"Wonderful courage," "intrepidity of
action," "strength of purpose," "no weakening pity"—these are terms that
are often used in describing Elsie Inglis. But there is another side to
her character, not so well known, from its very nature bound to be less
known, which it is the purpose of this chapter to discover.
Elsie Inglis was a very loving woman, and she was a child-lover. From
every source that touched her life, and, touching it, brought her into
contact with child-life, she, by her interest in children, drew to
herself this healing link with the future. The children of her poorer
patients knew well the place they held in her heart. "They would watch
from the windows, on her dispensary days, for her, and she would wave to
them across the street. She would often stop them in the street, and ask
after their mother, and even after she had been to Serbia and had
returned to Edinburgh she remembered them and their home affairs."
The daily letters to her father, written from Glasgow and London and
Dublin, are full of stories about the children of her patients. Who but
a genuine child-lover could have found time to write to a little niece,
under twelve, letters from Serbia and Russia—one in August, 1915, during
"The Long, Peaceful Summer," and the other in an ambulance train near
Her book, The Story of a
Modern Woman, contains many descriptions which reveal a mind to whom
the ways of children are of deep interest. We draw once more from the
pages of the novel, as in no other way can we show so well the
mother-heart that was hers.
One of Hildeguard's friends, dying in India, leaves three
small children, whom she commends to her pity. Hildeguard's heart
responds at once, and the orphans find their home with her. Her first
meeting with the frightened children and their black nurse is described
"'Just let's wait a minute or two,' said Hildeguard. 'Let them get
used to me. Well, Baby,' she said, turning to the ayah, and holding
out her arms.
"With a great leap and a gurgle Baby precipitated himself towards
her, his strong little hands clutching uncertainly at the brooch at
her throat. Then the buttons distracted him, and then, after a
serious look at her face, his eyes suddenly caught sight of the hat
above it, and the irresistible gleam of some ornament on it. With
wildly working hands he pulled himself to his feet, and, with one
fat little hand on her face, grabbed at the shining jet.
"Hildeguard, laughing, and submitting herself half resistingly to
the onslaught, felt her hat dragged sideways by the uncertain little
"She held the little one close to her, still laughing, kissing the
firm little arms and hands, and talking baby nonsense as if it had
been her mother-tongue for years.
"The brooch again caught Baby's eye, and he made another determined
raid on it. He seized it and pricked his finger. Down went the
corners of his mouth.
"'There now,' said Hildeguard, 'I knew you'd do that, you duckie
boy,' kissing the pricked hand over and over again. 'And good little
sonnie is not to cry. A watch is much safer than a brooch: now let's
see if we can get at it,' feeling in her belt.
"The watch was grabbed at and went straight to his mouth.
"'Does your watch blow open?' asked Rex.
"'Come and see,' said Hildeguard.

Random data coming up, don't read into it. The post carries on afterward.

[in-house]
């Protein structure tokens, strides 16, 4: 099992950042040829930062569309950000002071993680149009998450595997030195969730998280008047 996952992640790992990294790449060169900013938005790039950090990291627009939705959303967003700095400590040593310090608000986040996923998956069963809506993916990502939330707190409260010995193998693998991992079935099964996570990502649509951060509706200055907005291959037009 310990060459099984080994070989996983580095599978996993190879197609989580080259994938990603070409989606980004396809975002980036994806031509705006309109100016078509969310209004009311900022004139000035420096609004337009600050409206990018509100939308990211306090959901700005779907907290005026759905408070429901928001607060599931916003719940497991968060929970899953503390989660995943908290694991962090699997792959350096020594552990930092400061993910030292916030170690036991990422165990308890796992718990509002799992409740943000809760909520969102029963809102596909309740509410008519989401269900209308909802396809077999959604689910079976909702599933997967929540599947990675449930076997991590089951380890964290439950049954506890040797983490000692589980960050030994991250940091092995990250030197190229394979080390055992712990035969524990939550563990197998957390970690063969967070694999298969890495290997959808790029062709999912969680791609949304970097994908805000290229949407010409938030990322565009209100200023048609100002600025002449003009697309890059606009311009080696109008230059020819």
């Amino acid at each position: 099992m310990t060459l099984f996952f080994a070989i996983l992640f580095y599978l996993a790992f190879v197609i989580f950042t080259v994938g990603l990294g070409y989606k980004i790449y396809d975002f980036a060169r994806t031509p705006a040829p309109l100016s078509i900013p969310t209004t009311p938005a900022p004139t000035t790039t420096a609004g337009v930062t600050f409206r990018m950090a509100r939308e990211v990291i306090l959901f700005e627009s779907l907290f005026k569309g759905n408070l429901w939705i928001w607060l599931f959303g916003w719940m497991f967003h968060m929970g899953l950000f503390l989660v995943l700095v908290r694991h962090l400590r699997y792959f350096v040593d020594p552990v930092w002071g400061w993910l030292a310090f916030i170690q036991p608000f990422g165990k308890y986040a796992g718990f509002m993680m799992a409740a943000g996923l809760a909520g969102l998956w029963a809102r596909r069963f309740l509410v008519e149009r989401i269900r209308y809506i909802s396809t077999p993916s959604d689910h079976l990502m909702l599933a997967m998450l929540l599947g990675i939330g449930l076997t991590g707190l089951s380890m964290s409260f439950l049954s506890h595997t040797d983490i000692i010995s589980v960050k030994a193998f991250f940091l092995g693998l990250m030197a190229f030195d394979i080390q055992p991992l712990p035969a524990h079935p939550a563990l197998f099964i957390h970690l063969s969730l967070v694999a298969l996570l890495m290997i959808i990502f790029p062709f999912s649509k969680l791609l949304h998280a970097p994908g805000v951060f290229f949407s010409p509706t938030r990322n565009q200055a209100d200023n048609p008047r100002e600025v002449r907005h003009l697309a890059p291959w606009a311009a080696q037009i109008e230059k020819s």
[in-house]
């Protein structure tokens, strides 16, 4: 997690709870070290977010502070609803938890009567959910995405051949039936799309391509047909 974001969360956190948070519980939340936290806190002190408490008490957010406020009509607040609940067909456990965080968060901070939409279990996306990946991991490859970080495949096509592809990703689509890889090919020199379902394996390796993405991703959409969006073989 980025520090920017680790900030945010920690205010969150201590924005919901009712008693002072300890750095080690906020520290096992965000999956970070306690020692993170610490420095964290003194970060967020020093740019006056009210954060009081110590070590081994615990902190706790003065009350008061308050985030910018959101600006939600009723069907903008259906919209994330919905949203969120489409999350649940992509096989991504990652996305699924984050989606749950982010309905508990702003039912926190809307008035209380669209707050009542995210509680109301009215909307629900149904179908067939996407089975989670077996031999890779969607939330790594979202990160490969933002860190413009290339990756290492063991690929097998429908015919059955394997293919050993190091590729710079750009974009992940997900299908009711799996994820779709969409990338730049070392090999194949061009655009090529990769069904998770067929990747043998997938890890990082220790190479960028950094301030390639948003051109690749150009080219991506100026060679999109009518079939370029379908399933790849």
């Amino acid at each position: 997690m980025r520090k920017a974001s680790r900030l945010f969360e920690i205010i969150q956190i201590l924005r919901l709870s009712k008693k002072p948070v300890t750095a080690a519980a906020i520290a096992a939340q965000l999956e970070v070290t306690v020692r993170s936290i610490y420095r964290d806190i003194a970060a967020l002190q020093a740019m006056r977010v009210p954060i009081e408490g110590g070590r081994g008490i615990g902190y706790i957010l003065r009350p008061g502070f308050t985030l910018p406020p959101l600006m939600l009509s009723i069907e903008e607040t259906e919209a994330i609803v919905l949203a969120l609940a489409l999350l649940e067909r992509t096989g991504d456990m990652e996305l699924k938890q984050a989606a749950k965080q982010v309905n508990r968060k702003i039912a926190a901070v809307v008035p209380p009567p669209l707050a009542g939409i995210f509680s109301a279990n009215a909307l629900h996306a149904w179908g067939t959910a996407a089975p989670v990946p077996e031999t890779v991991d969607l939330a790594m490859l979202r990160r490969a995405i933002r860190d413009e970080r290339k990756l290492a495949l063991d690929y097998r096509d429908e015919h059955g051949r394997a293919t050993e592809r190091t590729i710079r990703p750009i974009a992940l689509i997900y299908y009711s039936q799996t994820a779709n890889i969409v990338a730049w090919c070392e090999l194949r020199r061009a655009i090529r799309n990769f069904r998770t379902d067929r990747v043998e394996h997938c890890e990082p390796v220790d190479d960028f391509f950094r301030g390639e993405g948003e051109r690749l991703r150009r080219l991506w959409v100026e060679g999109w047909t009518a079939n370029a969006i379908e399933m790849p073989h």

"Rex came without a moment's hesitation. Eileen was forgotten in the
interest of a new investigation. The watch did blow open. How
exceedingly exciting! He leaned both arms on Hildeguard's knee while
he defended the watch from Baby's greedy attacks. Then he suddenly
remembered something of more importance.
"'I've got a watch too.' He wriggled wildly with excitement, and
pulled out a Waterbury.
"'Well, you are a lucky boy!' said Hildeguard.
"Eileen had come forward too, but Hildeguard waited for her to speak
before noticing the advance. Rex was standing near to her, pointing
out the beauties of the watch, the hands, etc.
"'And—and—bigger like that'—stretching his arms wide—'bigger like
that than your watch.'
"'Your watch,' said Eileen, 'is little and tiny, like Mummy's watch.
But Mummy's watch pins on here,' dabbing at Hildeguard's blouse.
Then suddenly she raised swimming eyes to Hildeguard's: 'I do want
Mummy,' she said.
"'Darling,' cried Hildeguard, catching Baby with her right arm, so
as to free the other to draw Eileen to her—'Darling, so we all do.'"
It is a simple account of the little ways of shy
children. Many a mother could have written it equally well.
But the interest of Elsie Inglis's descriptions of children lies in the
fact that they come from the pen of a woman of action, a woman of iron
nerve, and they give us the other side of her character.
And then—she was a woman whom no child called mother! But thank God the
instinct is not one that can be dammed up or lost, and in these writings
we get a glimpse of that motherhood which was hers, and which her life
showed to be deep enough and wide enough to sweep under its wing the
human souls, men, women, and children, who, passing near it, and being
in need, cried out for help, and never cried in vain. To quote a
"The emotions which are the strongest force in a woman must not live in
the past; they must not be used introspectively, nor for personal
pleasure and gratification. Used thus, they destroy the woman and weaken
the race. But flung
forward, flung into interests outside of the woman herself, and thus
transmuted into power, they become to her her salvation, and to the race
a constructive element."